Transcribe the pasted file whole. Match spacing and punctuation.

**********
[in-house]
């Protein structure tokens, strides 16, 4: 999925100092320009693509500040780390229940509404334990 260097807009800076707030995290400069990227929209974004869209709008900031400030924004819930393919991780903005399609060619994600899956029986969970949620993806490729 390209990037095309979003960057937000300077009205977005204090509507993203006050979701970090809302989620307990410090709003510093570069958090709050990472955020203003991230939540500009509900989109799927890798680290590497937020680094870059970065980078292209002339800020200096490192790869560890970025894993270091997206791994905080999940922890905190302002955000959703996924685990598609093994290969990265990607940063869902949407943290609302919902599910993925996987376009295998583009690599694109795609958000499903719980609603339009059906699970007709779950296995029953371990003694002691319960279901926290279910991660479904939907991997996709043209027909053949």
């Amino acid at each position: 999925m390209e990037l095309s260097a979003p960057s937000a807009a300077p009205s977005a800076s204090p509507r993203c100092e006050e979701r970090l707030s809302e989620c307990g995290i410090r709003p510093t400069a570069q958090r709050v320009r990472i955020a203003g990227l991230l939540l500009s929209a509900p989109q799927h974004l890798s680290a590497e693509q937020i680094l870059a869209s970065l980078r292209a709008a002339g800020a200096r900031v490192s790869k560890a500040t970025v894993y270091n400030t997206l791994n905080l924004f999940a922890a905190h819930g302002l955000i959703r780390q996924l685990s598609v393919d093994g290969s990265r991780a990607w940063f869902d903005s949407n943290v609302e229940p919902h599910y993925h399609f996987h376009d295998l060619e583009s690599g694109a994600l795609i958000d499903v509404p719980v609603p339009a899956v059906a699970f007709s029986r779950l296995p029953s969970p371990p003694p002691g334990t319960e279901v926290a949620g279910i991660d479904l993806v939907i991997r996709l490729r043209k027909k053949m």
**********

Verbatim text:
[in-house]
């Protein structure tokens, strides 16, 4: 999925100092320009693509500040780390229940509404334990 260097807009800076707030995290400069990227929209974004869209709008900031400030924004819930393919991780903005399609060619994600899956029986969970949620993806490729 390209990037095309979003960057937000300077009205977005204090509507993203006050979701970090809302989620307990410090709003510093570069958090709050990472955020203003991230939540500009509900989109799927890798680290590497937020680094870059970065980078292209002339800020200096490192790869560890970025894993270091997206791994905080999940922890905190302002955000959703996924685990598609093994290969990265990607940063869902949407943290609302919902599910993925996987376009295998583009690599694109795609958000499903719980609603339009059906699970007709779950296995029953371990003694002691319960279901926290279910991660479904939907991997996709043209027909053949």
């Amino acid at each position: 999925m390209e990037l095309s260097a979003p960057s937000a807009a300077p009205s977005a800076s204090p509507r993203c100092e006050e979701r970090l707030s809302e989620c307990g995290i410090r709003p510093t400069a570069q958090r709050v320009r990472i955020a203003g990227l991230l939540l500009s929209a509900p989109q799927h974004l890798s680290a590497e693509q937020i680094l870059a869209s970065l980078r292209a709008a002339g800020a200096r900031v490192s790869k560890a500040t970025v894993y270091n400030t997206l791994n905080l924004f999940a922890a905190h819930g302002l955000i959703r780390q996924l685990s598609v393919d093994g290969s990265r991780a990607w940063f869902d903005s949407n943290v609302e229940p919902h599910y993925h399609f996987h376009d295998l060619e583009s690599g694109a994600l795609i958000d499903v509404p719980v609603p339009a899956v059906a699970f007709s029986r779950l296995p029953s969970p371990p003694p002691g334990t319960e279901v926290a949620g279910i991660d479904l993806v939907i991997r996709l490729r043209k027909k053949m």